6. ^ Official State Highway Map (Map) (1970 ed.). Oklahoma Department of Transportation.
  7. ^ a b Official State Highway Map (Map) (1985 ed.). Oklahoma Department of Transportation.
  8. ^ Official State Highway Map (Map) (1986 ed.). Oklahoma Department of Transportation.
  9. ^ a b Oklahoma Department of Transportation (n.d.). Control Section Maps: Stephens County (PDF) (Map) (2010–2011 ed.). Scale not given. Oklahoma City: Oklahoma Department of Transportation. Retrieved April 22, 2013.
  10. ^ a b Staff (March 6, 2023). "Minutes of the Transportation Commission Meeting" (PDF). Oklahoma Transportation Commission. Retrieved October 16, 2023.
  11. ^ Oklahoma Department of Transportation (n.d.). Control Section Maps: Johnston County (PDF) (Map) (2010–2011 ed.). Scale not given. Oklahoma City: Oklahoma Department of Transportation. Retrieved April 22, 2013.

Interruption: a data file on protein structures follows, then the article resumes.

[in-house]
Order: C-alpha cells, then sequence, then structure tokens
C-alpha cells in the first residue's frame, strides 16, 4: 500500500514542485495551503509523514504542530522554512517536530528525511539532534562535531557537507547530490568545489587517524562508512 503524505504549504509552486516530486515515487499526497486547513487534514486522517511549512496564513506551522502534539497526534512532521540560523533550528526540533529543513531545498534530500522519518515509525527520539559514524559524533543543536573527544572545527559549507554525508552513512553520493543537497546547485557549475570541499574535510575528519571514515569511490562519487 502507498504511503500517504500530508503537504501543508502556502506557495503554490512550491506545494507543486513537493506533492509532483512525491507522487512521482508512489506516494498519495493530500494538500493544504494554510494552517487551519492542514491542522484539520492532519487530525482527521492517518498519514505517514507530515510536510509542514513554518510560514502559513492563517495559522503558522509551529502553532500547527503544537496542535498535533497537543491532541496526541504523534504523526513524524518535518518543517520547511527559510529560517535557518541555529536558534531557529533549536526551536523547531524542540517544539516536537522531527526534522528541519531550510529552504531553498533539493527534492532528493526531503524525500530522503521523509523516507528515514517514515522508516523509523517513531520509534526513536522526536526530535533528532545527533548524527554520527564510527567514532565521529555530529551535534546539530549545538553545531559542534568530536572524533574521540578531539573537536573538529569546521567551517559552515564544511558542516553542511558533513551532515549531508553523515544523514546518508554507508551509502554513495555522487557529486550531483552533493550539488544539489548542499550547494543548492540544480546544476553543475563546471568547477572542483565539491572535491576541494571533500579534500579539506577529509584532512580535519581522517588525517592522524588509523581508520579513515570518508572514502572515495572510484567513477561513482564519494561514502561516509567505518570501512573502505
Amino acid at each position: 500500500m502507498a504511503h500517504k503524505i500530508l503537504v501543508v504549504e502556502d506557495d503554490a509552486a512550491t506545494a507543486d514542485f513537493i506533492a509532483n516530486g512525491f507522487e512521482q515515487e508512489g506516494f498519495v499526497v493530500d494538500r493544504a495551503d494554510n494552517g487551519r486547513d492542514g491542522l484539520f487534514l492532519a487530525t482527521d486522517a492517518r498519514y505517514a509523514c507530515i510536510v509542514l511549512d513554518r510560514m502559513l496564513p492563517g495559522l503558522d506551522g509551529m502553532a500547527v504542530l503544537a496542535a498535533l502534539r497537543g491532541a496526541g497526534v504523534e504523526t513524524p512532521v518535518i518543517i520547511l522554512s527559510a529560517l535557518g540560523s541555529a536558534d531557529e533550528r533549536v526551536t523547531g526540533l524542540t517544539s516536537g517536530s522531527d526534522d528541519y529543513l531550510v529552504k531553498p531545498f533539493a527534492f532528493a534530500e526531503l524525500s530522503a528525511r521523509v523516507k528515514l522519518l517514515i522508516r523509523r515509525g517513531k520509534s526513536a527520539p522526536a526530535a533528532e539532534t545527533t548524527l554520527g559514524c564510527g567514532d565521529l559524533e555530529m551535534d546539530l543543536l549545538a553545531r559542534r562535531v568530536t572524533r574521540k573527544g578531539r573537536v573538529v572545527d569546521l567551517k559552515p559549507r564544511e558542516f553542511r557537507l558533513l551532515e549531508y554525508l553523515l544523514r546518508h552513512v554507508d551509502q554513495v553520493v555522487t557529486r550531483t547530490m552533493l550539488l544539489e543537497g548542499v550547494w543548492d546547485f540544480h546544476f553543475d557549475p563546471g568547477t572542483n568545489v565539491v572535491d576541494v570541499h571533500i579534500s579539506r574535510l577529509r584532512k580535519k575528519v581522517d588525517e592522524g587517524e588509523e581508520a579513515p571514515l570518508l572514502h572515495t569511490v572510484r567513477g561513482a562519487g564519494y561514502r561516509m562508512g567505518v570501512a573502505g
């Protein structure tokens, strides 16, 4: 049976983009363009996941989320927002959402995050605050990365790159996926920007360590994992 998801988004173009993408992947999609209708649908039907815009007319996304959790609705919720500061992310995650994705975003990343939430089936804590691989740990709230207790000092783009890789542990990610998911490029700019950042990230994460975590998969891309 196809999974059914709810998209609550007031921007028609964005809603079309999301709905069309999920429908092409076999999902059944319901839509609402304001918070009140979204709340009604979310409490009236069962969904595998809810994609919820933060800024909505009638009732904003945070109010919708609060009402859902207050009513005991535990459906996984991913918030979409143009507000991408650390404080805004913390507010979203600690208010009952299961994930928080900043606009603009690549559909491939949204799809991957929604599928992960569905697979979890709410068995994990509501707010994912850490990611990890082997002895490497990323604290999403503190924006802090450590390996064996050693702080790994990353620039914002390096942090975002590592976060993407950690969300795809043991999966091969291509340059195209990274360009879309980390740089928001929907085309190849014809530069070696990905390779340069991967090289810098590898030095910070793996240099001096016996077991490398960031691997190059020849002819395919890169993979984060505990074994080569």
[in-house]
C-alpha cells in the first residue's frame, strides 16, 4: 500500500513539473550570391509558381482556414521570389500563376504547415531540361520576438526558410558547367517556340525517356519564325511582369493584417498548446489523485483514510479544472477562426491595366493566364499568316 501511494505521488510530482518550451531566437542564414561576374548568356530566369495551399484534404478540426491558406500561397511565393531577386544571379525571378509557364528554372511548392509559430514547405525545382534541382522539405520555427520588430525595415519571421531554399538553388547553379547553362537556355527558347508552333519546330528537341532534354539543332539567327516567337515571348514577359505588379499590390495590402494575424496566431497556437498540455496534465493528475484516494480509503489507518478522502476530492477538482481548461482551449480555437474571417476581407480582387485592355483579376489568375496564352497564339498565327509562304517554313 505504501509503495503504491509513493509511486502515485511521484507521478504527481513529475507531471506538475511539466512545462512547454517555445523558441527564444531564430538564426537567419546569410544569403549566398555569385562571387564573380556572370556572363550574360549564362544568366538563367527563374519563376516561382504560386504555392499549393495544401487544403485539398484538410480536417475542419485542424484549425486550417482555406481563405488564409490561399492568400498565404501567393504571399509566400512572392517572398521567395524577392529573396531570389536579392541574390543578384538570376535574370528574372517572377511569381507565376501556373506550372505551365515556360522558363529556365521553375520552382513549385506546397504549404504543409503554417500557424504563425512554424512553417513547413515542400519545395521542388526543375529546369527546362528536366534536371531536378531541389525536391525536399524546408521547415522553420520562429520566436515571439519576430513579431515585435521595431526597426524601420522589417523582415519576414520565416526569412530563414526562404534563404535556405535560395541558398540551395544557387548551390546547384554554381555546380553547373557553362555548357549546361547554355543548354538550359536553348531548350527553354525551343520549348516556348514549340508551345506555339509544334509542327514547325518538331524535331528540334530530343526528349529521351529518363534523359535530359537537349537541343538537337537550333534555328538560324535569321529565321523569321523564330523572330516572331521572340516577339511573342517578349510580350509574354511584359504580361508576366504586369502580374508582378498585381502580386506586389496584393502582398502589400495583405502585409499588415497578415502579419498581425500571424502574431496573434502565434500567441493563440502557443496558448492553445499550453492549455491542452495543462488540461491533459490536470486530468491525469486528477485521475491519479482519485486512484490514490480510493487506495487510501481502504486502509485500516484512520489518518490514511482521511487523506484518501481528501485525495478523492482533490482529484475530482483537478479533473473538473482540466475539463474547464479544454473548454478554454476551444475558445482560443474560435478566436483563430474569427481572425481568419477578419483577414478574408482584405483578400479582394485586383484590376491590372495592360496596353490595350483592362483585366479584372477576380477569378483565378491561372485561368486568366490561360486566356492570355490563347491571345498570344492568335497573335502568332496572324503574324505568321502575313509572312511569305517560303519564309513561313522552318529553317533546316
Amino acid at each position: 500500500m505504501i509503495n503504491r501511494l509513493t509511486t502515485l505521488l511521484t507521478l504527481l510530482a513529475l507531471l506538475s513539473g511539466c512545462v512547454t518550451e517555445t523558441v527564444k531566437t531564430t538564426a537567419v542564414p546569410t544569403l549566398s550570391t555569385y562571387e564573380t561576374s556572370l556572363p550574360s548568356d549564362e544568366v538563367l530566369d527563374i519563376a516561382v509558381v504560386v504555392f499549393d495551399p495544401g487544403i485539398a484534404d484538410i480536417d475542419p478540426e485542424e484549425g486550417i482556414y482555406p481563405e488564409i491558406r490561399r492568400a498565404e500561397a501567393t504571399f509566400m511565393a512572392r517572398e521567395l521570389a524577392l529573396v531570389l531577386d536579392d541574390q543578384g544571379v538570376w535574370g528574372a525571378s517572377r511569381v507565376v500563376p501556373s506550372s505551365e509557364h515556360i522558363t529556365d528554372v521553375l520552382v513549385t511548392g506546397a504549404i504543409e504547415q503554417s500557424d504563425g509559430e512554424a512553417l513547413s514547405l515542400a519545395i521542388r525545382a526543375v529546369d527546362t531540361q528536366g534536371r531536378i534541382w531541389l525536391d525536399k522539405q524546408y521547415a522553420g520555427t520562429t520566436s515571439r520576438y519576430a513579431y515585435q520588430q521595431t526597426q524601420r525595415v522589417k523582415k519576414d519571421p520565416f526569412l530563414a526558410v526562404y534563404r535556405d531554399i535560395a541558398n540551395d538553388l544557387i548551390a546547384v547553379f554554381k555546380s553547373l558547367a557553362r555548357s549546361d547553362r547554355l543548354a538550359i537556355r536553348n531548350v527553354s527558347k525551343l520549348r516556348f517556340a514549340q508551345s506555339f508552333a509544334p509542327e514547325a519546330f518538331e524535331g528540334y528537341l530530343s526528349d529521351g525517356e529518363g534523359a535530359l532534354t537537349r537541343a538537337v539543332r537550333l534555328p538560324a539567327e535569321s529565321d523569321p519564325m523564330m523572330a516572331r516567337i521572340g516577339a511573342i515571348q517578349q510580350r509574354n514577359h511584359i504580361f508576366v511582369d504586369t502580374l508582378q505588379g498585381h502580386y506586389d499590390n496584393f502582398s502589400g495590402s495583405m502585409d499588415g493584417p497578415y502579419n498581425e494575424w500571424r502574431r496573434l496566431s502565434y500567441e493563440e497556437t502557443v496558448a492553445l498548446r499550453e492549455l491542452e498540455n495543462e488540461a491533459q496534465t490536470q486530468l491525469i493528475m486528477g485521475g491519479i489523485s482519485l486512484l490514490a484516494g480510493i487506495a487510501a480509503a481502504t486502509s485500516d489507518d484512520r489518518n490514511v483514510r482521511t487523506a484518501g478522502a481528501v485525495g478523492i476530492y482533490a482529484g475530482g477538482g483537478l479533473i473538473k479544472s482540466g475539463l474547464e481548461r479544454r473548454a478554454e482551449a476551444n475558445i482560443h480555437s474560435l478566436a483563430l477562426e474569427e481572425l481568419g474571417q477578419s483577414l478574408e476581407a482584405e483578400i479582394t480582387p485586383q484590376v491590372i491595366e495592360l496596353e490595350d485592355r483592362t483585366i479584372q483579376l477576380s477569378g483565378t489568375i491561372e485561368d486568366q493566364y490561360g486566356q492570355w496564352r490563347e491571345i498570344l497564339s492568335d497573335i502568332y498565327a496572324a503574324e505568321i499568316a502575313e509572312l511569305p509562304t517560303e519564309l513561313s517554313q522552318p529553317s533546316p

12. ^ a b c Official State Map (PDF) (Map) (2013–14 ed.). Oklahoma Department of Transportation. 2013. Turnpike inset. Retrieved April 23, 2013.
  13. ^ Staff. "OTA History". Oklahoma Turnpike Authority. Archived from the original on April 10, 2008. Retrieved February 5, 2008.
  14. ^ Staff (August 1, 2011). "Minutes For the Regular Transportation Commission Meeting" (PDF). Oklahoma Transportation Commission. Retrieved April 22, 2013.
  15. ^ Google (January 3, 2013). "Oklahoma State Highway 7" (Map). Google Maps. Google. Retrieved January 3, 2013.

External links